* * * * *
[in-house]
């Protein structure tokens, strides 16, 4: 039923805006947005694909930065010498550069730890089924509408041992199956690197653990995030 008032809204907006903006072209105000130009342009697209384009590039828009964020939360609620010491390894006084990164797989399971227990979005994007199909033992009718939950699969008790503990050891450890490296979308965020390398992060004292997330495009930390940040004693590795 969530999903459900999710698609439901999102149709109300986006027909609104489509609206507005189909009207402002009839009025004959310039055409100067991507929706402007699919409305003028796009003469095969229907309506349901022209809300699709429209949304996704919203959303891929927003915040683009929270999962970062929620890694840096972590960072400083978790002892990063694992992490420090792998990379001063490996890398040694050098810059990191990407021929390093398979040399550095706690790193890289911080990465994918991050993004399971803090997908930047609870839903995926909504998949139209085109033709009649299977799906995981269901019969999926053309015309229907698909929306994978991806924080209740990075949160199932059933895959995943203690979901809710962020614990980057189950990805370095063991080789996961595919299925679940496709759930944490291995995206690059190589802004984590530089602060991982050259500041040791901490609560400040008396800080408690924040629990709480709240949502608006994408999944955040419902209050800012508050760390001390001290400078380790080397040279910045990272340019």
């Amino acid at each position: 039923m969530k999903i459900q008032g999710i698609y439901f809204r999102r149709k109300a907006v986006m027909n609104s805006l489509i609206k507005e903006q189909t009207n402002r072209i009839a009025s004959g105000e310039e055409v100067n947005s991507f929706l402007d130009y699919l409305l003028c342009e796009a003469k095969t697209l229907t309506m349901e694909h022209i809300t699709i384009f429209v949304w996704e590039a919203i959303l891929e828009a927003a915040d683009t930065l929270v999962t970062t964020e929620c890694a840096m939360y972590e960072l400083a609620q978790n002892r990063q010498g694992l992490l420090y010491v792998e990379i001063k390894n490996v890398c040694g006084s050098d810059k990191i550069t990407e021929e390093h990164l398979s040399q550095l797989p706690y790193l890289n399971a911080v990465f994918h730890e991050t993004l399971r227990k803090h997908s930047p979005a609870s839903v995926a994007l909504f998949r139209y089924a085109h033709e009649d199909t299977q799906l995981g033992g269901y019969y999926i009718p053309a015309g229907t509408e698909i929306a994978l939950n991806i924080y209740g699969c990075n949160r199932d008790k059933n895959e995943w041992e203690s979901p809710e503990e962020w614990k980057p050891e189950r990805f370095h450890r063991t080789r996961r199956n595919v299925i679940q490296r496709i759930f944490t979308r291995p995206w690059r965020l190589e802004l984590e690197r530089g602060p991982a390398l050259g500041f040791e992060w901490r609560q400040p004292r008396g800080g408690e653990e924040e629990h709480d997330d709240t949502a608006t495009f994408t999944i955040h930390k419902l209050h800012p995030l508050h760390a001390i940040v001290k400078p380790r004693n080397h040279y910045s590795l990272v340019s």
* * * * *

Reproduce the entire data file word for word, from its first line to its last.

[in-house]
């Protein structure tokens, strides 16, 4: 039923805006947005694909930065010498550069730890089924509408041992199956690197653990995030 008032809204907006903006072209105000130009342009697209384009590039828009964020939360609620010491390894006084990164797989399971227990979005994007199909033992009718939950699969008790503990050891450890490296979308965020390398992060004292997330495009930390940040004693590795 969530999903459900999710698609439901999102149709109300986006027909609104489509609206507005189909009207402002009839009025004959310039055409100067991507929706402007699919409305003028796009003469095969229907309506349901022209809300699709429209949304996704919203959303891929927003915040683009929270999962970062929620890694840096972590960072400083978790002892990063694992992490420090792998990379001063490996890398040694050098810059990191990407021929390093398979040399550095706690790193890289911080990465994918991050993004399971803090997908930047609870839903995926909504998949139209085109033709009649299977799906995981269901019969999926053309015309229907698909929306994978991806924080209740990075949160199932059933895959995943203690979901809710962020614990980057189950990805370095063991080789996961595919299925679940496709759930944490291995995206690059190589802004984590530089602060991982050259500041040791901490609560400040008396800080408690924040629990709480709240949502608006994408999944955040419902209050800012508050760390001390001290400078380790080397040279910045990272340019």
């Amino acid at each position: 039923m969530k999903i459900q008032g999710i698609y439901f809204r999102r149709k109300a907006v986006m027909n609104s805006l489509i609206k507005e903006q189909t009207n402002r072209i009839a009025s004959g105000e310039e055409v100067n947005s991507f929706l402007d130009y699919l409305l003028c342009e796009a003469k095969t697209l229907t309506m349901e694909h022209i809300t699709i384009f429209v949304w996704e590039a919203i959303l891929e828009a927003a915040d683009t930065l929270v999962t970062t964020e929620c890694a840096m939360y972590e960072l400083a609620q978790n002892r990063q010498g694992l992490l420090y010491v792998e990379i001063k390894n490996v890398c040694g006084s050098d810059k990191i550069t990407e021929e390093h990164l398979s040399q550095l797989p706690y790193l890289n399971a911080v990465f994918h730890e991050t993004l399971r227990k803090h997908s930047p979005a609870s839903v995926a994007l909504f998949r139209y089924a085109h033709e009649d199909t299977q799906l995981g033992g269901y019969y999926i009718p053309a015309g229907t509408e698909i929306a994978l939950n991806i924080y209740g699969c990075n949160r199932d008790k059933n895959e995943w041992e203690s979901p809710e503990e962020w614990k980057p050891e189950r990805f370095h450890r063991t080789r996961r199956n595919v299925i679940q490296r496709i759930f944490t979308r291995p995206w690059r965020l190589e802004l984590e690197r530089g602060p991982a390398l050259g500041f040791e992060w901490r609560q400040p004292r008396g800080g408690e653990e924040e629990h709480d997330d709240t949502a608006t495009f994408t999944i955040h930390k419902l209050h800012p995030l508050h760390a001390i940040v001290k400078p380790r004693n080397h040279y910045s590795l990272v340019s």